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Hyperthymia, Hypomania And The Bipolar Spectrum

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Posted (edited)

so i know the line between hypomania and mania is an arbitrarily fuzzy one, but what about the line between hyperthymia or the hyperthymic temperament and hypomania? i've been reading a little about the way bipolar and unipolar depression are being imagined on a spectrum from bipolar I, to bipolar II, cyclothymia, depression w/ hyperthymic temperament, dysthymia, major unipolar depression... do you think it's useful to imagine mood disorders like that? or less useful? [i guess in particular you can have a major depressive episode being bipolar I or II..] the rigidity of diagnoses in the DSM seems to be something that prevents bipolar in particular being diagnosed a lot of the time.

but anyway, yeah, hyperthymia, what is it? what significance does it have for bipolar? e.g. would you say hyperthymics with a major depressive episode were more on the bipolar spectrum than non-hyperthymics or dysthymics with a major depressive episode? what about anti-depressant induced hypomania?

i have to admit my interest is not purely scientific here - although it is mainly scientific.

i was quite "up" earlier today, which is always interesting; music sounds nicer, food tastes amazing and everything becomes sort of more physically pleasurable, i become exorbitantly satisfied with myself and my talents, i become more energetic (i ran most of the way to uni today although i can usually only be bothered to get the bus, while i was cleaning i hurt myself, i have to skip and run everywhere, i have to start doing everything at once) and get somewhat overoptimistic ideas and plans about the future... today i decided i'd go and do some photojournalism at the weekend at my friend's protest and everyone would love me and it would be amazing, spent £30 on the travel before realising hours later i had something else to do at the same time that i couldn't miss... goodbye £30. everything becomes more FUN. sometimes i also get more angry (i met up with my friend the other week and threw my phone on the floor because of an argument before playing his kazoo at people on the underground), anxious, shaky... HOWEVER, this never lasts more than maybe 4-6 hours. ever! thank heavens, because it makes me ****** tired and exhaustion makes me sad. i much prefer the balance where i focus on my work and so on. i ALSO (before anyone says points this out) recognise this is not at all hypomania and i'm not saying it is that. but i am wondering if the ups are connected to the downs... which i certainly am sure about.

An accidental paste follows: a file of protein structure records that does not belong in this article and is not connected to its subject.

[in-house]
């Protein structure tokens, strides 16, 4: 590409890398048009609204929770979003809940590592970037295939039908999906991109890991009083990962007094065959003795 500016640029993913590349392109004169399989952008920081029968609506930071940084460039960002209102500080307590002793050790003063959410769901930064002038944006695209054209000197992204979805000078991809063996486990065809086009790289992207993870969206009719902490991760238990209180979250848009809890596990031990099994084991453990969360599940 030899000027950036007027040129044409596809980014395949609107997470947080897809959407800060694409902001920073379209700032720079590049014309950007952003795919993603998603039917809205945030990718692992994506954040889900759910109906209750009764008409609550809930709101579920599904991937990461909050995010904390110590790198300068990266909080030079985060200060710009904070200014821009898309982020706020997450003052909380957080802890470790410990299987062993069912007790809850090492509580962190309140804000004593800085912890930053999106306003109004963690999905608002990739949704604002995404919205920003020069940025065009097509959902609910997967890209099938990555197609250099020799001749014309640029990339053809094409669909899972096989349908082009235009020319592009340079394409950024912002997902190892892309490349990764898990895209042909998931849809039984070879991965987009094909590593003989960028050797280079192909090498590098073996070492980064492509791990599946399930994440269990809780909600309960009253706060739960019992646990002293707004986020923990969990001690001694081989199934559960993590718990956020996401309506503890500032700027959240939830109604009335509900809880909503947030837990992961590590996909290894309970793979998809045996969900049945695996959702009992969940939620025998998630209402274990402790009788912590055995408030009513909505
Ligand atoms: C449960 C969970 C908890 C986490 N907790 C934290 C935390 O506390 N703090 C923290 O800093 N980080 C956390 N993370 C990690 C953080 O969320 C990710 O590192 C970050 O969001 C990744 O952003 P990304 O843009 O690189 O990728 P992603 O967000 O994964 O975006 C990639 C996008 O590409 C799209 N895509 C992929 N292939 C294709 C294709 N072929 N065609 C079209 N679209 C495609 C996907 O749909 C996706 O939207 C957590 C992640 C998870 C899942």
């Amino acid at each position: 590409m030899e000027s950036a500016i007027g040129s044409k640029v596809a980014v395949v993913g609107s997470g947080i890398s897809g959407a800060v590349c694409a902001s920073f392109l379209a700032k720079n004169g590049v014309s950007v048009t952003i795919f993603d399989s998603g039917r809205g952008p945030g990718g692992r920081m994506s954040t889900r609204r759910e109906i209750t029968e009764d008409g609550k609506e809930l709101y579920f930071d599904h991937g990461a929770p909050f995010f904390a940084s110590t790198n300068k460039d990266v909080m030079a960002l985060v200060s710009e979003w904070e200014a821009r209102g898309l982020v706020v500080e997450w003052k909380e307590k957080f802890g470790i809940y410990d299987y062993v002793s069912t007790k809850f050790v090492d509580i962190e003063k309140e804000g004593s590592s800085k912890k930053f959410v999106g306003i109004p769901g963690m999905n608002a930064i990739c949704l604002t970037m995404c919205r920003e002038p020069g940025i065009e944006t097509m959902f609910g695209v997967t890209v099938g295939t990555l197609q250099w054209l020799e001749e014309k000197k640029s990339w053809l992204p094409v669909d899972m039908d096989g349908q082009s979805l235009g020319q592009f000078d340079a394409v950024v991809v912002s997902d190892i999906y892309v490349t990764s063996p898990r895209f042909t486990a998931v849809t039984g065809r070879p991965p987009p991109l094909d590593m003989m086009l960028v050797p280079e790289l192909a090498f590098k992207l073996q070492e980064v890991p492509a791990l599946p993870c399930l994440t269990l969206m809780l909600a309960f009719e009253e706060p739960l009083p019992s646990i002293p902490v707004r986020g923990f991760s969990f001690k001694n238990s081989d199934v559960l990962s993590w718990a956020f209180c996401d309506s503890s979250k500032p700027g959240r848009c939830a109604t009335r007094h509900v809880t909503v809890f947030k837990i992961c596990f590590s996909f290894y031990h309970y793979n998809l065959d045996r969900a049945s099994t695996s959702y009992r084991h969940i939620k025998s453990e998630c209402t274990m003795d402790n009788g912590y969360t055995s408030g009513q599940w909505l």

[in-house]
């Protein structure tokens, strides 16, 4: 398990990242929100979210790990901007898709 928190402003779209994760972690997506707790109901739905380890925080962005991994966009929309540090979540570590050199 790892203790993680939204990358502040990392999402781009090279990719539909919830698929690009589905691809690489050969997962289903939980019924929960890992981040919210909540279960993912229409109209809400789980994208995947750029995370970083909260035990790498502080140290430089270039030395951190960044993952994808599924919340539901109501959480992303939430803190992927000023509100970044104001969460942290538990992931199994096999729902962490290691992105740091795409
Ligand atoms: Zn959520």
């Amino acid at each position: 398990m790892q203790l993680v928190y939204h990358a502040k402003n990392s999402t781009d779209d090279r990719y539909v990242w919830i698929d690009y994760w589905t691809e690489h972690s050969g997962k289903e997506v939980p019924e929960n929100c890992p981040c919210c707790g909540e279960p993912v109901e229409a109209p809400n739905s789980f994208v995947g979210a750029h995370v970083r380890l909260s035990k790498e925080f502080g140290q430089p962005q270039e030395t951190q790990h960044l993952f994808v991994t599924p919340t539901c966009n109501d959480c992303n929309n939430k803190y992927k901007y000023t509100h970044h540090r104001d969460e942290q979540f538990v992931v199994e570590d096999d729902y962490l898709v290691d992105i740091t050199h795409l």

someone will also tell me to just go to the doctor and stop reading. i) i misremembered the time of my doc's appointment this morning so i have to wait another 2 weeks :( ii) i figure if i can figure it out i can also figure out how to stabilise myself (i have a friend staying over at the moment and lots of crap to do but once i get it sorted out i'm going to draw up a strict sleep-work-exercise regime, cut out coffee and alcohol and OTC opiates, etc), at least enough so that i don't fail uni D: iii) it is my natural instinct to read and analyse :( sorryyyyyyy

Edited by lindahurt

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There is Bipolar NOS. It's where diagnosis is not definite. There are episodes of hypermania, hypomania and various stages of depression. I think this is where hyperthymia falls. As far as diagnosis, that is left up to a pdoc. Diagnosing yourself is not healthy. With Bipolar, medical management is necessary. It's not something you can manage on your own. Yes, ADs alone can trigger manic episodes. I've been through this myself. That is how I was finally diagnosed. I am stable now on a combo of 5 meds. It's not saying that you will need as many meds to be stable. I'm BP I and have the hypermania where I'm completely out of control and then have crushing depression.

My first go round with college, I was undiagnosed. Needlesstosay, classes and studying were near impossible. I would push deadlines and cram for tests. Somehow managed to make the dean's list and the Honor Society. The second go round ended in disaster and I never graduated.